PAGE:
Just one month into a six-month pilot, a UK-led international cyber crime looks set to become permanent, according to Troels Oerting, head of Europol’s European Cybercrime Centre (EC3).
EC3 is hosting the Joint Cybercrime Action Taskforce (J-CAT) set up in September 2014 to co-ordinate international investigations with partners, targeting key cyber crime threats and top targets.
Initiated by EC3, the EU Cybercrime Taskforce, the FBI and the National Crime Agency (NCA), the J-CAT is made up of cyber liaison officers from EU states, non-EU law enforcement partners and EC3.
Oerting said the unit, which is led by deputy director of the UK’s National Cyber Crime Unit (NCCU) Andy Archibald, is due for its first evaluation at the end of February 2015.
“There are already indications it will be extended for at least another six months, but I think it is likely to become permanent as it keeps acquiring cases and we are trying to get European Union (EU) funding for it,” he said.
In just one month, the unit notched up its first success by co-ordinating Operation Imperium, which resulted in 31 arrests and 42 house searches by Spanish and Bulgarian police, supported by EC3.
The raids took place mainly in Malaga, Spain and the three Bulgarian cities of Sofia, Burgas, and Silistra.
The operation was aimed at taking down an organised crime network suspected of a variety of crimes, including large-scale automated-teller-machine (ATM) skimming, electronic payment fraud and forgery of documents.
Eight criminal labs, including two very complex modern production sites for skimming equipment and counterfeit documents in Sofia and Malaga, were discovered and dismantled.
More than 1,000 devices – including micro-camera bars, card readers, magnetic-strip readers and writers, computers, phones and flash drives, as well as plastic cards ready to be encoded – were seized.
The cyber crime gang was using 3D printing equipment to produce fake plastic card slot bezels ready to be installed on bank ATMs and manipulated point-of-sale (POS) terminals.
“This was probably the most advanced print shop I have ever seen, including 3D-printing equipment,” Oerting told Computer Weekly.
Police officers also confiscated dozens of forged payment cards with records of PIN numbers, ready to be used at other ATMs.
Mobile offices set up by EC3 enabled direct access to Europol’s databases for the cross-checking, analysis and exchange of intelligence in real time.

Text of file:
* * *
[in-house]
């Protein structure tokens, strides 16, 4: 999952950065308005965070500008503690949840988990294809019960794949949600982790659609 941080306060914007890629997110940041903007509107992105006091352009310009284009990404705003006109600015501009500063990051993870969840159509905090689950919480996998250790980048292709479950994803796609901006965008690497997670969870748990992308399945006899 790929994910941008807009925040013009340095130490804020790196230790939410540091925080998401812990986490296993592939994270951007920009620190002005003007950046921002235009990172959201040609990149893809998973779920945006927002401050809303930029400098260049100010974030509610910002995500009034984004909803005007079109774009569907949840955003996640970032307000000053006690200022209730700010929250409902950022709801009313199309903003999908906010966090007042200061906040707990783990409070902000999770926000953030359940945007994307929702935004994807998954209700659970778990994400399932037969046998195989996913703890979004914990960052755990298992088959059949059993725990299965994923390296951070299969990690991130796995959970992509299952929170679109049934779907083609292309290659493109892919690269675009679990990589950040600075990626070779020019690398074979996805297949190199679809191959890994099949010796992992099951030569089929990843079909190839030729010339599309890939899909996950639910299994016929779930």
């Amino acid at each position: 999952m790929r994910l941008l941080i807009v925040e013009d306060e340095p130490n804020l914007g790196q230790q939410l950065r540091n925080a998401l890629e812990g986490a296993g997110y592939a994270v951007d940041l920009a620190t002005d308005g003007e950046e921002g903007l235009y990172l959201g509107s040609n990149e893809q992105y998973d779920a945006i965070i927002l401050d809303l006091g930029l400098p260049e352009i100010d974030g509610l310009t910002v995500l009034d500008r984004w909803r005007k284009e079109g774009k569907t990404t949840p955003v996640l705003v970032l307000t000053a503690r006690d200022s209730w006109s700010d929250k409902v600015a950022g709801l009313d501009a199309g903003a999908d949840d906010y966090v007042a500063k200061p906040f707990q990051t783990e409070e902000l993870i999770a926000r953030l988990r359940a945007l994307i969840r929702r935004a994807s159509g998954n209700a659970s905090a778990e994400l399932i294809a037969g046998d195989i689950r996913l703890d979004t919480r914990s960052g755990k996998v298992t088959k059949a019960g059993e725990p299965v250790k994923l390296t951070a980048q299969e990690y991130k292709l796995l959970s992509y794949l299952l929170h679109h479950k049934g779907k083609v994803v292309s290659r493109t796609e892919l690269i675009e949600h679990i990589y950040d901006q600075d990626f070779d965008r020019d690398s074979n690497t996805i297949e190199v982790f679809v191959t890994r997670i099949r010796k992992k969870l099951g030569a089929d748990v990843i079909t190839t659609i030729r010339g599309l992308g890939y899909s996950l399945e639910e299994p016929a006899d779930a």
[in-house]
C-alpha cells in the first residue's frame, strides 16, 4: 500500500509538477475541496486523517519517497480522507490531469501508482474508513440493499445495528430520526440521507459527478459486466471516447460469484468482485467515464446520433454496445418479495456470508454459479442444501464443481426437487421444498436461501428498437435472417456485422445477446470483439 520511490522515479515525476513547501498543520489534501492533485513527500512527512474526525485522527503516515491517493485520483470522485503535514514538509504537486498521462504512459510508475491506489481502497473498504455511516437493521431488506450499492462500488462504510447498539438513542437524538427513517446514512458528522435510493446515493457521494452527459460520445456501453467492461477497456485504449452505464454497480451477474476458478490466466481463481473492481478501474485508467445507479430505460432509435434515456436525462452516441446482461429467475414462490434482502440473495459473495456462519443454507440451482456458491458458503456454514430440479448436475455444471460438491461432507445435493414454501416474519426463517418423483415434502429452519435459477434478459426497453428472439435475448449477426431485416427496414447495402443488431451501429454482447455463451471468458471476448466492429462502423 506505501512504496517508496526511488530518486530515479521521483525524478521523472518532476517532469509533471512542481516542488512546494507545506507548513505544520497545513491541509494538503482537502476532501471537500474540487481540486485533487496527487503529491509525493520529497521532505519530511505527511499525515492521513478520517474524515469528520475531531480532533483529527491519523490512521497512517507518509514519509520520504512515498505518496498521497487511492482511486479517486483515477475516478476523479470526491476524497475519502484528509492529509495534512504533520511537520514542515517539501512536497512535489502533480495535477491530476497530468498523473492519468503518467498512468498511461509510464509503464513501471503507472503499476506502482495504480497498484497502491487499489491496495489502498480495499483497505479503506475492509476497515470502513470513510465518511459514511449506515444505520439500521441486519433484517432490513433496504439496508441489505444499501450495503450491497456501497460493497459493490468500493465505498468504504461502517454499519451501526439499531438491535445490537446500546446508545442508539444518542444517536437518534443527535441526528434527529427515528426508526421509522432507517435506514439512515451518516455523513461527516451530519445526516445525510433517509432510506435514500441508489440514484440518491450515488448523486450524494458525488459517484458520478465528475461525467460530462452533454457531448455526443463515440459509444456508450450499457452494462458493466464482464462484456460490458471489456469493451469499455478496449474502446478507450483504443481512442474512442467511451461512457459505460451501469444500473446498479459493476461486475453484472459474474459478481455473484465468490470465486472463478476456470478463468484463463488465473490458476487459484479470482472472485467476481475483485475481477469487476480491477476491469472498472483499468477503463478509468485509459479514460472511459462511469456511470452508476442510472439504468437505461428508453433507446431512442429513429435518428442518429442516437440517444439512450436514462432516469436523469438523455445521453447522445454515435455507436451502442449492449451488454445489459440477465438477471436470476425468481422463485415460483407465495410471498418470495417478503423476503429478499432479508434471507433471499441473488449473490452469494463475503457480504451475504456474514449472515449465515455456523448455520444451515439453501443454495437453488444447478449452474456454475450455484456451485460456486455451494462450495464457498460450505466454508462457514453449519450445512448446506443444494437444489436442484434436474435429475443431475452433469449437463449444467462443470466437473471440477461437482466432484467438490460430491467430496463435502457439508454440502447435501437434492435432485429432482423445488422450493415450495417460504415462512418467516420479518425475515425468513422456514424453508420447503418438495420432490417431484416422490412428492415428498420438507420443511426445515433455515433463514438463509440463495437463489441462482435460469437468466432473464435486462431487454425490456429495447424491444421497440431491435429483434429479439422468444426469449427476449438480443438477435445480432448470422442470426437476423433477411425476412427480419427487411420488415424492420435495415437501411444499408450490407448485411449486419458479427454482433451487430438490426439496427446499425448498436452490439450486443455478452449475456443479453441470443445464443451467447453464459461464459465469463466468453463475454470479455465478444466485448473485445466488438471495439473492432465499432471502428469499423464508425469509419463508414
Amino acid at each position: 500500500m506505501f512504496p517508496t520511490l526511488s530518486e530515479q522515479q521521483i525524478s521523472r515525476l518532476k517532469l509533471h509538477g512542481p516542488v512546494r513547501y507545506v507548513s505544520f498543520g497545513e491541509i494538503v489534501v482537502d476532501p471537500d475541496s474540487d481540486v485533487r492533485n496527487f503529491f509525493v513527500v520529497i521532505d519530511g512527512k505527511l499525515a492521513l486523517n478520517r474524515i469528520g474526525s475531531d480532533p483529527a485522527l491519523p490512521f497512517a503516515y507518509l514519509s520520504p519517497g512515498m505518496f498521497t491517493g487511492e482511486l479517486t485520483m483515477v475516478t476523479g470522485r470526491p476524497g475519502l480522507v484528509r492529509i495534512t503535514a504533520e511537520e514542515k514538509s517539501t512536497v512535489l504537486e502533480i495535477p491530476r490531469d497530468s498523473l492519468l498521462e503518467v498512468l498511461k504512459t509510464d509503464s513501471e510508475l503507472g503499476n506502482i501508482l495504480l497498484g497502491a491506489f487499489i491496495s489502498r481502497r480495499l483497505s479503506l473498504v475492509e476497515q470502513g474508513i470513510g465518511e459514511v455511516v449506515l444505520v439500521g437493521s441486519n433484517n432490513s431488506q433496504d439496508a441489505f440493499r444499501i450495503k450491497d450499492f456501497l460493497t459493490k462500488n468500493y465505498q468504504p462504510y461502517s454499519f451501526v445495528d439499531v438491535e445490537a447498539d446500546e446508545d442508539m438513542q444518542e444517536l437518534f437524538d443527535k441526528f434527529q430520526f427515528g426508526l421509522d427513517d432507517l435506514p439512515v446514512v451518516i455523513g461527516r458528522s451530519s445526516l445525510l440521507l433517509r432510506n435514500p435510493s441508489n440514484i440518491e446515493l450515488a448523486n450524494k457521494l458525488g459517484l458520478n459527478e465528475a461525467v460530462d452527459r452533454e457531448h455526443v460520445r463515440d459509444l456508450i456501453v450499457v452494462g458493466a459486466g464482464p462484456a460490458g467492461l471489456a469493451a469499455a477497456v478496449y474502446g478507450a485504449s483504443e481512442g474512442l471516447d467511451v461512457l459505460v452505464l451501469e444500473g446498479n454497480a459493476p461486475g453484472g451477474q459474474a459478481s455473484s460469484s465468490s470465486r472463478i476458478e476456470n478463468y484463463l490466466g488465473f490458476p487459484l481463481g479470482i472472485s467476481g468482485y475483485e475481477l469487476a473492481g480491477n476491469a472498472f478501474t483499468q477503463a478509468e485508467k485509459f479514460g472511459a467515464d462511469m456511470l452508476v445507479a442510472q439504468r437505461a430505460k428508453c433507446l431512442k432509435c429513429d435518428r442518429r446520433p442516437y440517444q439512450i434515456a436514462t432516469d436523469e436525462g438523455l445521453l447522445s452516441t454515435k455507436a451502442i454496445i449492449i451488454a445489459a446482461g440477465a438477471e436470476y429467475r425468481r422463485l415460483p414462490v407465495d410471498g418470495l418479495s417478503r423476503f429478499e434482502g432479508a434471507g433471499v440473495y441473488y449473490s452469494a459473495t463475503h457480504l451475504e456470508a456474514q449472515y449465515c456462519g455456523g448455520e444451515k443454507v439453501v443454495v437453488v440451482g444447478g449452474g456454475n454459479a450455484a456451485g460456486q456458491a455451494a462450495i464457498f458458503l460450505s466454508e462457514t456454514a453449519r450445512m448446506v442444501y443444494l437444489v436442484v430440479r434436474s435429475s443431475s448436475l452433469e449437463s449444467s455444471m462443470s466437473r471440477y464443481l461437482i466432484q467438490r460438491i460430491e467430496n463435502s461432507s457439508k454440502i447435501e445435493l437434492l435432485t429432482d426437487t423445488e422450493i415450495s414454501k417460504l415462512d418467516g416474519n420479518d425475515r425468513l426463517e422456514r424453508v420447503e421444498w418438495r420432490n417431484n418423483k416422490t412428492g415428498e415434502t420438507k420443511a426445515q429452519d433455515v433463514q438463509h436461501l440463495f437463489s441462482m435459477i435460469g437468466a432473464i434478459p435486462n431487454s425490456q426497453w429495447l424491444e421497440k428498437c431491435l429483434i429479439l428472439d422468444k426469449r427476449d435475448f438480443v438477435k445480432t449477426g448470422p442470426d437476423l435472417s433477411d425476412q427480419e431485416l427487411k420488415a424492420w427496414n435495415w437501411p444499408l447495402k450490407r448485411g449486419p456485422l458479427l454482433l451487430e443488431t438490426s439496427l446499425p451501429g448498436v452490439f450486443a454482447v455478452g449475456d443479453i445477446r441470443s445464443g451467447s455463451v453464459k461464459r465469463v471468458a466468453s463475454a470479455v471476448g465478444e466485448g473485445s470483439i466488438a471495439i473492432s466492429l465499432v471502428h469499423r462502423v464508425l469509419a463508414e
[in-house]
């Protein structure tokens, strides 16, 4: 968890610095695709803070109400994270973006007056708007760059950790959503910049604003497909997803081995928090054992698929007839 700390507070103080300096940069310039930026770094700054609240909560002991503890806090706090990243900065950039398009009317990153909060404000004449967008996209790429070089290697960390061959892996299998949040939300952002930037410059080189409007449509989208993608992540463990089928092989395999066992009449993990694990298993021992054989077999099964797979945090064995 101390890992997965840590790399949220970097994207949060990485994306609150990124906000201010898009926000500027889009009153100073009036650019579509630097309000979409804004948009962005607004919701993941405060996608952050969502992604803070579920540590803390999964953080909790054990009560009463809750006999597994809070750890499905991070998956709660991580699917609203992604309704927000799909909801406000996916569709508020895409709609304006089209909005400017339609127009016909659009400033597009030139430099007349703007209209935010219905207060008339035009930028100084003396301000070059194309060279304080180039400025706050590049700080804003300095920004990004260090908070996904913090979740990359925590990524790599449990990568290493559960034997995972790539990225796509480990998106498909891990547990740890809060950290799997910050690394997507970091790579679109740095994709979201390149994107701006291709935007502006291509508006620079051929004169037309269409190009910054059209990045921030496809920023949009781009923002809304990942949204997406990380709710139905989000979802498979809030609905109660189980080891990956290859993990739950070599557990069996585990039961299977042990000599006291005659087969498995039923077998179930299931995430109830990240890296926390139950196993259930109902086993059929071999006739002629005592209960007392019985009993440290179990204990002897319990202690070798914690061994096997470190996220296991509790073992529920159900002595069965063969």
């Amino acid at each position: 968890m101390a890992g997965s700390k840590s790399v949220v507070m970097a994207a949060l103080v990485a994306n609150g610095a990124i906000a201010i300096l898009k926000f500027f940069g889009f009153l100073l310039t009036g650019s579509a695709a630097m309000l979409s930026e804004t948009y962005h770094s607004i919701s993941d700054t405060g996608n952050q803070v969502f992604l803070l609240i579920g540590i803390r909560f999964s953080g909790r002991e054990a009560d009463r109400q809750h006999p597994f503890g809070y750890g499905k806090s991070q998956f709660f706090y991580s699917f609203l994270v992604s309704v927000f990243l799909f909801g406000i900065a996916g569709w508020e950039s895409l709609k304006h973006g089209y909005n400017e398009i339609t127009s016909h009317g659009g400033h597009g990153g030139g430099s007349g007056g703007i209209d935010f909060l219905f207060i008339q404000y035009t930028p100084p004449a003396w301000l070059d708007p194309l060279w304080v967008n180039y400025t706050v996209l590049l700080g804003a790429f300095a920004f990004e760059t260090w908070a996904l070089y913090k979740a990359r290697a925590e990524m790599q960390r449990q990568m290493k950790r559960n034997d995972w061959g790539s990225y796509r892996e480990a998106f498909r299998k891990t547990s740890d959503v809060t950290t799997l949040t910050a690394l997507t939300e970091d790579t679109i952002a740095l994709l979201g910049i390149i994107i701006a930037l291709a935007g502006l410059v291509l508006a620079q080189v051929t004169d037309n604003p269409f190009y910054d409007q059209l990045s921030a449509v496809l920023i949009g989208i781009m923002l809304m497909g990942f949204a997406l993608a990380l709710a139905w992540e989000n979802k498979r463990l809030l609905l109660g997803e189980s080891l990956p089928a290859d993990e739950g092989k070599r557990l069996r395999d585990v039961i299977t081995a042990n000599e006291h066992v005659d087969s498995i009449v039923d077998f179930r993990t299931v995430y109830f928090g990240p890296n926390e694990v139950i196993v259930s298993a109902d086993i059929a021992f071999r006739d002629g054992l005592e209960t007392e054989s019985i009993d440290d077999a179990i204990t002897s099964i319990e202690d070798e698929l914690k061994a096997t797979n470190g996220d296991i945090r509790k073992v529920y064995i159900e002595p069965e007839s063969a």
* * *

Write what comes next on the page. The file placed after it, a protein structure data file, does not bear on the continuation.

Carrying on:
The cyber criminals were harvesting financial data from ATMs or compromised POS terminals in Italy, France, Spain, Germany and Turkey that was used to create fake payment cards.
The fake cards could then be used to withdraw large amounts of cash from ATMs outside the EU, in countries like Peru and the Philippines.
The case illustrates the cross-jurisdictional nature of cyber crime that typically adds a layer of complexity for law enforcement, particularly when non-European or allied states are involved.
“We are using J-CAT to highlight obstacles we encounter,” said Oerting.
“Even in the EU difficulties are caused by differences between member states in what is required for law enforcement officers to acquire an internet protocol (IP) address, for example.
“In some counties a police officer can do this, while in other countries police officers have to go to a prosecutor to obtain a warrant from a judge, which can lose valuable time,” he said.
Cyber criminals operating outside the EU
The biggest challenge, however, is when cyber criminals are operating from outside the EU.
“We are trying to solve this by engaging with several states outside the EU to enable joint investigations and, so far, we have been able to achieve results,” said Oerting.
“We will continue to pursue this and I hope we will be able to report the success on four test cases soon, and they will be the catalyst for more joint cases in future.”
It is a myth law enforcement agencies want to know everything about everyone – we are only interested in targeted information about criminal suspects that we can use
Troels Oerting, EC3
Oerting again underlined the importance of sharing information, not only with other authorities but also with private companies.
In this regard, J-CAT also has a role to play. The unit is currently working on an encryption system that is designed to facilitate the exchange of data.
“J-CAT is working on encrypting data sets in such a way that they can be compared to see if there are any matches,” said Oerting.
The aim is to reduce concerns about privacy because all the data will be encrypted, and will also reduce the volume of data exchanged.
“Only if there is a match between the data sets – say of an IP address or particular kind of malware linked to a case, for example – will we put in an official request for that data, which we can then use,” explained Oerting.
This means law enforcement will not have access to the full data set of collaborators, but only to specific information that relates to ongoing cases.
“This the philosophy behind the project, but it is still very much a work in progress, so it is difficult to say at this stage exactly how it will work,” Oerting said.
“J-CAT will continue to work on this because we know there are private companies that would be willing to exchange cyber attack information with us on this basis,” he added.
This approach means there will be no exchanges of bulk data, nor any disclosures of personal or proprietary information that is not directly relevant to a criminal investigation.
“It is a myth law enforcement agencies want to know everything about everyone – we are only interested in targeted information about criminal suspects that we can use,” said Oerting.
The system is expected to be up and running by March 2015 to facilitate a stream of highly targeted information to J-CAT to support international anti-cyber crime operations.
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